Photograph of the Week: Badwater

Checking in at 232 feet below sea level, Badwater is the lowest spot in the United States, and a great location to photograph!
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Photograph of the Week: Badwater



Arriving at Death Valley

Driving to Death Valley National Park in the early morning – pre-dawn hours – is really interesting. The road twists and turns as you pass from Nevada to California, and the sides of the hills seemingly appear out of the darkness to remind you to slow down!

Arriving at Death Valley at 4:30am, I was able to catch sunrise at the famous Zabriskie Point.  Although there were little clouds to be found, the sunlight lighting up Zabriskie Point was worth the visit. Of course, there were a fair number of photographers present, as this is a famous location for photography. If you move around and get away from the crowd you will find some great spots for photographs.

Moving on to other locations around the park, I visited Mesquite Dunes, Gold Canyon, Artists Palette. At the end of the day I ended up at Badwater.

Badwater is a salt flat. A mostly dry lake bed surrounded by mountains on three sides.  Coming in at 232 feet below sea level, it is the lowest point in the continental United States.

If you park at the public parking lot, you will find yourself surrounded by hundreds of tourist who come to this location to see the salt flats.  It is difficult to get away from all the people, they are literally everywhere!

Continuing down the road past the parking lot to the first bend you will find a place to park. From there you can walk out on the flats. And most likely, you will find yourself alone. Or nearly alone. There was one other photographer who was nearby, but other than him, I was alone.

The salt flat is bigger than it looks, and as always looks are very deceiving.  I walked out about good mile to this location, spending a significant amount of time looking for the ‘right’ location to get this shot. I was looking for some lines of the salt ridges to use as foreground, as the mountains and the clouds were doing a great job at providing some background.

Suggestions for this Artwork

The predominate colors of this photograph cover both cooler as well a warmer colors – blues and grays as well as yellows, oranges and reds. This print would look great against a white or cream color wall of an office space. It would also look wonderful against a light blue wall as well.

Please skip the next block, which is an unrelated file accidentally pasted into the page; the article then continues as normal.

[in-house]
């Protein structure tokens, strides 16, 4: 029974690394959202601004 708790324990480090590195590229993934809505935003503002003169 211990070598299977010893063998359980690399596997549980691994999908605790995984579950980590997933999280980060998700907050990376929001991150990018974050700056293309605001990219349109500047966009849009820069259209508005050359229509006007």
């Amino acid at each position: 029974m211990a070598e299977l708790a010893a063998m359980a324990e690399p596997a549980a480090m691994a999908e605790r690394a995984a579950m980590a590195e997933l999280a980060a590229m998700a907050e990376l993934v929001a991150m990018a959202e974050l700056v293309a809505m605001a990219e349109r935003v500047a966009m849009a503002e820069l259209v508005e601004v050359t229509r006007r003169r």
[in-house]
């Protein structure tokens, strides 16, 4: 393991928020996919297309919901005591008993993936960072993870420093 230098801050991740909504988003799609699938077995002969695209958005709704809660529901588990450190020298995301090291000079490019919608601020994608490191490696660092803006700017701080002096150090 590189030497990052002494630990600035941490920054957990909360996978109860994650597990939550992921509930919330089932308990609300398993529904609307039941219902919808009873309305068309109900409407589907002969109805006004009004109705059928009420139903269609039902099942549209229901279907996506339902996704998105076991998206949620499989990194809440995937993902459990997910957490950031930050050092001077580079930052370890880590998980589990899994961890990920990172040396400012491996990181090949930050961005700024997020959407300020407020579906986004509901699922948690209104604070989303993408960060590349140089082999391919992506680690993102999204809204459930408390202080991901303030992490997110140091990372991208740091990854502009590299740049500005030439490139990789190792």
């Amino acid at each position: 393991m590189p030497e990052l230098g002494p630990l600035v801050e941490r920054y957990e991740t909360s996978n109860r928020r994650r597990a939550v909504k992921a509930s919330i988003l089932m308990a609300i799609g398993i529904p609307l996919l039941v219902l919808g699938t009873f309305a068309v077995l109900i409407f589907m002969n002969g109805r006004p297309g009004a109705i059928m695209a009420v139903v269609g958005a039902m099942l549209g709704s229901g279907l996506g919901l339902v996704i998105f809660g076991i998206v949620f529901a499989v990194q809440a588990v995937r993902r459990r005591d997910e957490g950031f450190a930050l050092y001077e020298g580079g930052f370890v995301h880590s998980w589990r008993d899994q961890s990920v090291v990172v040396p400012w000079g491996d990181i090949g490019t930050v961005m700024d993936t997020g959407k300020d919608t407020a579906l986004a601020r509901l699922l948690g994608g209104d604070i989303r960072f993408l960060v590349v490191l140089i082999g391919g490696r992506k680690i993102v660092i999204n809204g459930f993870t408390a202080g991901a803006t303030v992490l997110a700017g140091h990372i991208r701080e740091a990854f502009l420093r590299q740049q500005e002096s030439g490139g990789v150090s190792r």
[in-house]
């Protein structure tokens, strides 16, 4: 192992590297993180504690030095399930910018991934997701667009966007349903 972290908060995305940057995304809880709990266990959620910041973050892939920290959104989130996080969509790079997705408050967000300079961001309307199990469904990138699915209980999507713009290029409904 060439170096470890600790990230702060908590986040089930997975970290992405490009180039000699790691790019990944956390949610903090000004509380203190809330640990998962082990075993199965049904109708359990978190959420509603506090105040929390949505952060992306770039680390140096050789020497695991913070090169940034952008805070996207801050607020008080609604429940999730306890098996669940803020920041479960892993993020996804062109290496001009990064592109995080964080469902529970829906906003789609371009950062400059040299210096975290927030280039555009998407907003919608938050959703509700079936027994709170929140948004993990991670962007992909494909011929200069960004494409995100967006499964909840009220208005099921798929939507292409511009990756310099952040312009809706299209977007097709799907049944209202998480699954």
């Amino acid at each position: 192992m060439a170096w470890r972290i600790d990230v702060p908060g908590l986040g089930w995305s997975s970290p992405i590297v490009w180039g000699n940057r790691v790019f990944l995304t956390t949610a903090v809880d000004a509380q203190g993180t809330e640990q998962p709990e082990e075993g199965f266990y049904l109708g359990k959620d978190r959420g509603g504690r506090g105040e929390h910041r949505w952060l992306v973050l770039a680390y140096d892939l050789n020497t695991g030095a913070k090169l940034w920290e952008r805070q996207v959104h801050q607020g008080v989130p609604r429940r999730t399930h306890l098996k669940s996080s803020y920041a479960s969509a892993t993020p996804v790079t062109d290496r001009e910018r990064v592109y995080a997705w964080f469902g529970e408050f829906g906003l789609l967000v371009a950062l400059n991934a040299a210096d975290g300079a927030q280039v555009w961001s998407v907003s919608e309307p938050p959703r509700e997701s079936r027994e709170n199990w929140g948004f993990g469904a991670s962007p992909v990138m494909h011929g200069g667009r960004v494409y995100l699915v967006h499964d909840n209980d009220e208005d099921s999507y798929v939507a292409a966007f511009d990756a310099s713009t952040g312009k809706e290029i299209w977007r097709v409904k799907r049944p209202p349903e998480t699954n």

If you like crisp detail, this print has that in spades. The salt crystals look crunchy (and they are crunchy as you walk on them!), so if you love detail, this print is for you.


Photographer’s Notes

This photograph was shot on a Canon 5DS R with my Tamron 24-70mm f/2.8 SP lens at a focal length of 35mm.  The exposure settings are f/16 at 1/20 second shutter at ISO of 100.  I stopped down to f/16 in order to get focus all the way through the photograph, and the camera giving me 51MP to work with adds to the crisp details that are found in this print.

As stated above, I used the lines of the crystal patterns in the salt to provide visual interest leading the eye into the photograph to the beautiful sunset clouds in the background. The print gives a sense of going on for nearly forever, with the patterns moving into the photograph.

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Sunset at Badwater in Death Valley National Park. Badwater is the lowest place in the United States, coming in a 282 feet below sea level.



Sunset at Badwater in Death Valley National Park. Badwater is the lowest place in the United States, coming in a 282 feet below sea level.

Additional information


Fine Art Print, Canvas Gallery Wrap, Metal (Satin Finish), Metal (Glossy Finish)

Size (in inches)

8.5×11, 11×14, 20×26, 20×30, 24×36


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A little bit about me . . .

Back in 1982, my Air Force roommate was in desperate need of some cash, and he had a camera. And I was in the market for a camera as I had TDY (Temporary Duty) orders for Cyprus and was looking for a good camera to take with me. So over some beers and some negotiations with my roommate (and a few hundred dollars later), I found that I had become the owner of a brand spanking new Canon AE-1 camera with an assortment of lens, including a Canon 50mm, a 35mm lens, as well as a telephoto lens.

Fast forward to today, and I am now an owner of a Canon 5D Mark II (looking to upgrade, but can’t decide on my next camera) and a bunch of Canon glass and I am primarily a landscape and travel photographer. Yea, that means that I get up before the sun rises and am out after the sun sets. Makes for interesting times!

Thank you for joining me on this photographic journey and hope to hear from you!


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